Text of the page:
February 23, 2012
1. Briefly, what were the responsibilities of your position?
Whenever the Dean is informed of a possible honor code offense (other than an offense which has been handled using the informal procedure), the Dean refers the matter to the Honor Committee as soon as possible. The Honor Committee consists of two faculty members appointed by the Dean at the time a matter is referred to the committee, and a student elected on an annual basis by the student body at large.
The Honor Committee uses procedures it deems appropriate in order to determine the facts de novo and to recommend any penalty of any matter referred to it. The Committee consults with any faculty member who reported the offense to the Dean, gives notice of any alleged offense to the student involved, and gives the student an opportunity to fully present orally his or her side of the story before any determination is made regarding the facts or penalty.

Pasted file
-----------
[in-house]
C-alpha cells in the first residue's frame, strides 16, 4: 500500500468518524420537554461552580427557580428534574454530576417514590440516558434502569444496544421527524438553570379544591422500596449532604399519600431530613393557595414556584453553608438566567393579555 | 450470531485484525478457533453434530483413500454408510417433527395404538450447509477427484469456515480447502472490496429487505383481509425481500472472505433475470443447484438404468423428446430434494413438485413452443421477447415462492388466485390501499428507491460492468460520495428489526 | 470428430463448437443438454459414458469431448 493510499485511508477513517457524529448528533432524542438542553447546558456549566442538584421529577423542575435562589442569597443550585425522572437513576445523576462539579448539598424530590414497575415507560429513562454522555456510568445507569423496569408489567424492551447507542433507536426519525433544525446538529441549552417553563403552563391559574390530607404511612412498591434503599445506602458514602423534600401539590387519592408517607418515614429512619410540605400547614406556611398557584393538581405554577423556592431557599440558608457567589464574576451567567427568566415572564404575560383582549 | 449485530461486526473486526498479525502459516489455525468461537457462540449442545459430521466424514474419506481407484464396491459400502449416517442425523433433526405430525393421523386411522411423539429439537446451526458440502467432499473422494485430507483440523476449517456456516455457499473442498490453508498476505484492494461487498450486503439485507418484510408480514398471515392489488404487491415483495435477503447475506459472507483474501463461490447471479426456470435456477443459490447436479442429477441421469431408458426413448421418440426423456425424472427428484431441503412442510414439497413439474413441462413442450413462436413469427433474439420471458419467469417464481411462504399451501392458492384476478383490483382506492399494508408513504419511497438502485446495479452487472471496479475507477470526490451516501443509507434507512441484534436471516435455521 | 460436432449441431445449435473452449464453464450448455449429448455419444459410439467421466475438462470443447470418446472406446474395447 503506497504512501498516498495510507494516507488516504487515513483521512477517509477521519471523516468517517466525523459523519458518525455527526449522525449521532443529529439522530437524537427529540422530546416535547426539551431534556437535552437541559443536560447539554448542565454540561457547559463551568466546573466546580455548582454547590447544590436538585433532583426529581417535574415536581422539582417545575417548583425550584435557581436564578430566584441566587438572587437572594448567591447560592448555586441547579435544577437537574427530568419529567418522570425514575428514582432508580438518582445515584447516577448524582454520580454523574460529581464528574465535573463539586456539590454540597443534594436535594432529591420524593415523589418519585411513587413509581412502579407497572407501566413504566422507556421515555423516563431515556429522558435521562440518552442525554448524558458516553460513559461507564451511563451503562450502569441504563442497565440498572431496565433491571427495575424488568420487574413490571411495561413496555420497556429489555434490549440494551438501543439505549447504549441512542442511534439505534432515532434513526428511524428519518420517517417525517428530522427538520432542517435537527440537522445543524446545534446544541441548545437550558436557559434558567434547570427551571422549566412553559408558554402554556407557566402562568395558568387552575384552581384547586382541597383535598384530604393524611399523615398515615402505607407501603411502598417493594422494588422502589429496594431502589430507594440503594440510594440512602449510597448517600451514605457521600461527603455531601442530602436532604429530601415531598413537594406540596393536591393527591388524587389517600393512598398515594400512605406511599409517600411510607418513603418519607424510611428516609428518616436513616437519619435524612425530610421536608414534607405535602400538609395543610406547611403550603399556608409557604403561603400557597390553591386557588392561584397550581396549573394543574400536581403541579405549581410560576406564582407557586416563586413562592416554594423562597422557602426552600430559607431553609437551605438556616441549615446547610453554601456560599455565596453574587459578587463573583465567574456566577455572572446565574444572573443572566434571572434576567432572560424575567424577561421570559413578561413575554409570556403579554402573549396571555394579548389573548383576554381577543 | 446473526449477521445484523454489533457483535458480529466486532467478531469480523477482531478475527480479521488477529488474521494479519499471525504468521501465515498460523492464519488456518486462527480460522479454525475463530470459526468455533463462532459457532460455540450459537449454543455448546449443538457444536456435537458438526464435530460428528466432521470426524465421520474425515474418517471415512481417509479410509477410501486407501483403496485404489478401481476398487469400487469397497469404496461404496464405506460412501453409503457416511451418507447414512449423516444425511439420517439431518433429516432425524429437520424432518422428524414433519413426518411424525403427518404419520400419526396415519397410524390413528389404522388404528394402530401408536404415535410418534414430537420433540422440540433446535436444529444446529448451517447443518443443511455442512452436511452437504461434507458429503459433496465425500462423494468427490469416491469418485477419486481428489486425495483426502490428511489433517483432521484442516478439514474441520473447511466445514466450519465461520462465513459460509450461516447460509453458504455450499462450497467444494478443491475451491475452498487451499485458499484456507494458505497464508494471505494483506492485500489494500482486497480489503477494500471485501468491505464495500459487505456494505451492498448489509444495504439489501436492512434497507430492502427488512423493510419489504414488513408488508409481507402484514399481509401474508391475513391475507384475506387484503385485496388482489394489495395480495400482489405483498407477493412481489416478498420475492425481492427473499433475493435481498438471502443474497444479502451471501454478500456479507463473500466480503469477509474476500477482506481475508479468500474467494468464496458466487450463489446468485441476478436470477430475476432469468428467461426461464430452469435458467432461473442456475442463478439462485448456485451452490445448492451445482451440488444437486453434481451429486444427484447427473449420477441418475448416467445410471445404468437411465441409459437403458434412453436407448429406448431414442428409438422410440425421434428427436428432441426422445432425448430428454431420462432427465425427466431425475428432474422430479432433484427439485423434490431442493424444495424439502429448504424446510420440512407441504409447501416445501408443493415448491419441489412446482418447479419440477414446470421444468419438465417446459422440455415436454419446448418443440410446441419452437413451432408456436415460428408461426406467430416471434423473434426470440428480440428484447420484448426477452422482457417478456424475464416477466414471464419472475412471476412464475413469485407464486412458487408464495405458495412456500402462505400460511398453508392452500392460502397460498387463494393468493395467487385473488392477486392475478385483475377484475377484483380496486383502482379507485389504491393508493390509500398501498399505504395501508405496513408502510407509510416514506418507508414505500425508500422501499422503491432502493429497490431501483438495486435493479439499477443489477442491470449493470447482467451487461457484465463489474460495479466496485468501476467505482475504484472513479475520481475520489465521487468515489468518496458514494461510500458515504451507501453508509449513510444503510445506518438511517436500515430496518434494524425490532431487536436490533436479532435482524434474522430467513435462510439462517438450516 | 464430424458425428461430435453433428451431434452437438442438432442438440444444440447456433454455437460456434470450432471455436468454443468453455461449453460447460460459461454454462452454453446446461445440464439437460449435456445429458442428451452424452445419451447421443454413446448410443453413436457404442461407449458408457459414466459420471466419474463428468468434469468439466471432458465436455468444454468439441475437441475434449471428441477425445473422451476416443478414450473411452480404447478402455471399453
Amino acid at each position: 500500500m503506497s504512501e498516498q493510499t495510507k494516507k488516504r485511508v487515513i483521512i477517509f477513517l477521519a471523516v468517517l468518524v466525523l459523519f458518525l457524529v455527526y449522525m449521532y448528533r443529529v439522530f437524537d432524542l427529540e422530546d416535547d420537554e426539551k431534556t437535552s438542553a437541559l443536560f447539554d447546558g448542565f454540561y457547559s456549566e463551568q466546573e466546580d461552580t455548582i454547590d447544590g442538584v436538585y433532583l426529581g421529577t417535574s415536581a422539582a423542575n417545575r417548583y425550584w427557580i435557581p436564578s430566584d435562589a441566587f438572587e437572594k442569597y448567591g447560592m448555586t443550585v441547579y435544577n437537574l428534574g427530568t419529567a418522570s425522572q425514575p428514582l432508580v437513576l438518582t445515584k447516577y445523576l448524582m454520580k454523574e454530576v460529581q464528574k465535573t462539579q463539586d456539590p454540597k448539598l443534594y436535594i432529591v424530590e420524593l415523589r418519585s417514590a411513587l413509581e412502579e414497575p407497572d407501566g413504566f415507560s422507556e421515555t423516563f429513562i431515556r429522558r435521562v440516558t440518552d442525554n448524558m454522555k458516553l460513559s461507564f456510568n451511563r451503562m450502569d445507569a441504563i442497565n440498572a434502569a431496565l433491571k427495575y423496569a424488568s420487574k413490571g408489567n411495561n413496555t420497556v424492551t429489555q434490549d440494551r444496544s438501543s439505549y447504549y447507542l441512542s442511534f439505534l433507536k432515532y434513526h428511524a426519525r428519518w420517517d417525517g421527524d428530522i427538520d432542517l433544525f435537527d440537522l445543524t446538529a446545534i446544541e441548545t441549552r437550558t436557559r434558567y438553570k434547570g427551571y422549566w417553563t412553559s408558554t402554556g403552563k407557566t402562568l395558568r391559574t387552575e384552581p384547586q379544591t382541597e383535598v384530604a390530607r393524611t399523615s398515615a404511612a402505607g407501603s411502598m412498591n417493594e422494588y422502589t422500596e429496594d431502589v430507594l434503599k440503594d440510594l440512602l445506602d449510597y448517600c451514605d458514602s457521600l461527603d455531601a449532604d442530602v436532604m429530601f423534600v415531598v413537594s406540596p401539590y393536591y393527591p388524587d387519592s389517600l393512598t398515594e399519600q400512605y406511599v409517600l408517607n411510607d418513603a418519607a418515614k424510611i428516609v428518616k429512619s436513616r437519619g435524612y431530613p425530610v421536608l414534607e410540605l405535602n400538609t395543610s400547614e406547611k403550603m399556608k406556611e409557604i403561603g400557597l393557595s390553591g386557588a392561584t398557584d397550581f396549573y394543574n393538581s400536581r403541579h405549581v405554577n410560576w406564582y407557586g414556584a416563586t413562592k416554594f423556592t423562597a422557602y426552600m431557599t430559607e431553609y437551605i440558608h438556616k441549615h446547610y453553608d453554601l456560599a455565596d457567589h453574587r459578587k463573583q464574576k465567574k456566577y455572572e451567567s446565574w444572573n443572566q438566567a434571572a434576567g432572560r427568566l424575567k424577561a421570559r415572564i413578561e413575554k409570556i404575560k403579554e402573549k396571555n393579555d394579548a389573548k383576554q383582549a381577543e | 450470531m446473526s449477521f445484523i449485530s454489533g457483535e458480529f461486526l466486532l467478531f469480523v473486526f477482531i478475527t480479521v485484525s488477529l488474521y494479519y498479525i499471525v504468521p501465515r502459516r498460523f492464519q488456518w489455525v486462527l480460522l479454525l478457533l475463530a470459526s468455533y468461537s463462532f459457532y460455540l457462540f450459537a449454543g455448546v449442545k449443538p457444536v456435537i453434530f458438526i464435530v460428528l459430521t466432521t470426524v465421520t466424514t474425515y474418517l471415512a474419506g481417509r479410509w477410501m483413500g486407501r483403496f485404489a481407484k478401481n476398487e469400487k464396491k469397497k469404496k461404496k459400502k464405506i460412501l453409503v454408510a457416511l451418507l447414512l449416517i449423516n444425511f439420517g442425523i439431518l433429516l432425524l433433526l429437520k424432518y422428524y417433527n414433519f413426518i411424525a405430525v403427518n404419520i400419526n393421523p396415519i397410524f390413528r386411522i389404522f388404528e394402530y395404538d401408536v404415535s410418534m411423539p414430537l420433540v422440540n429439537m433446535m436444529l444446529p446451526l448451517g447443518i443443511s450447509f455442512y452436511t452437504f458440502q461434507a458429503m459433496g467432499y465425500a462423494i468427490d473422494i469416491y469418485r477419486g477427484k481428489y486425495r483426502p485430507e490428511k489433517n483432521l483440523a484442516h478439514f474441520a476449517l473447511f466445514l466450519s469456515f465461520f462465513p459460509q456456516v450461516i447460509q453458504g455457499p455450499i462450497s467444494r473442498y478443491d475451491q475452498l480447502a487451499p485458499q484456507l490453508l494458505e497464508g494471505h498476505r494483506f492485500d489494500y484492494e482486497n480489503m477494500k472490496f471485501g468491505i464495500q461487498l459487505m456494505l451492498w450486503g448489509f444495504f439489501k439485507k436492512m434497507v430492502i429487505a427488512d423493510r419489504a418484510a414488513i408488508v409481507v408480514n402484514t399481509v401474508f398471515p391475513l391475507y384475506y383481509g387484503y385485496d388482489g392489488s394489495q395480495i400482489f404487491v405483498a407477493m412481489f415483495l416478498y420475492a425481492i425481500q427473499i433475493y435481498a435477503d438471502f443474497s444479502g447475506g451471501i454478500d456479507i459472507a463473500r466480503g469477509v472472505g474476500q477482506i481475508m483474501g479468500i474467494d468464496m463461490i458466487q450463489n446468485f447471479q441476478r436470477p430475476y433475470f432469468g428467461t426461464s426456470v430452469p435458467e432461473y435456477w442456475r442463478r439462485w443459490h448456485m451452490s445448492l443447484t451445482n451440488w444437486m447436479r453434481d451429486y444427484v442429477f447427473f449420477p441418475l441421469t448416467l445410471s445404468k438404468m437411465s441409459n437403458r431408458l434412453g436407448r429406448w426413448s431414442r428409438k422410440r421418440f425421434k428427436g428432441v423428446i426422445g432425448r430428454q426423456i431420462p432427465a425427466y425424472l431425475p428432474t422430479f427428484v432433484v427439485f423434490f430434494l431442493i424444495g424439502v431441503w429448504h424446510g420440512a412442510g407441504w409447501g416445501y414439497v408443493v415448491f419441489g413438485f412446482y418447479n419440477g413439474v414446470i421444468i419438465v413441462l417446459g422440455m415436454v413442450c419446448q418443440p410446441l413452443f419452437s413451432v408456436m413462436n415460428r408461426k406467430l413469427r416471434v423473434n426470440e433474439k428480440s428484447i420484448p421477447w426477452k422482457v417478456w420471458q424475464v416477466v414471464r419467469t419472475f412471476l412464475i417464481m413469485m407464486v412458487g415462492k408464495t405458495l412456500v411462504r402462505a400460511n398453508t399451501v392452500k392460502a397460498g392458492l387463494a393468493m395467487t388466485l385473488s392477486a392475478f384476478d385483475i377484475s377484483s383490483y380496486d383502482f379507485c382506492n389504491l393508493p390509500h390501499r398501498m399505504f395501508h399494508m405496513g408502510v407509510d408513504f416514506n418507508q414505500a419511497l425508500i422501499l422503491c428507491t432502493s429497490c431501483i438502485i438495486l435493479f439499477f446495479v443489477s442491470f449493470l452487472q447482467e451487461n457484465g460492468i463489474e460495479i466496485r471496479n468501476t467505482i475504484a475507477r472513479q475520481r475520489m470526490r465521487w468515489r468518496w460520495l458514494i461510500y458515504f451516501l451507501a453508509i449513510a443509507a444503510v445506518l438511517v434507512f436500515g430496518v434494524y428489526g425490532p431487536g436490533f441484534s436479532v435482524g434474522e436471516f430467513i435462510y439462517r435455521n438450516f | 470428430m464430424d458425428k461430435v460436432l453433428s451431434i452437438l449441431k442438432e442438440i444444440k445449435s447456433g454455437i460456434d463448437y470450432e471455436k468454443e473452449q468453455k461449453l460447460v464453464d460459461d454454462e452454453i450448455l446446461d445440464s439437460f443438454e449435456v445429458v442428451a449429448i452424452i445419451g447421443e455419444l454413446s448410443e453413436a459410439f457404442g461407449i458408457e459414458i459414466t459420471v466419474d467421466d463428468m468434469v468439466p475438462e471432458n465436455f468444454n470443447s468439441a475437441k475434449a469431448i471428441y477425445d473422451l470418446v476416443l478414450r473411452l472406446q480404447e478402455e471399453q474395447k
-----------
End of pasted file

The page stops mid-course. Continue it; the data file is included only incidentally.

The Honor Committee reports its determinations of the facts and whether an offense was committed and its recommendation as to penalties to the student and the Dean upon completion of its proceeding. The Dean imposes the appropriate penalty and reports it to the student.
2. What was your total time commitment for both internal and external committees?
Proceedings before the Honor Committee are concluded as expeditiously as possible, consistent with the ascertainment of the facts and the integrity of the process. Only in extraordinary cases should the period from referral to the committee to resolution exceed three weeks.
3. What were the benefits of your experience?
The honor committee representative gets the opportunity to partner with faculty to ensure that all cases of alleged honor code violations are fairly and thoroughly investigated. Because each matter may significantly impact the student involved, the work the honor committee representative does can make a big difference.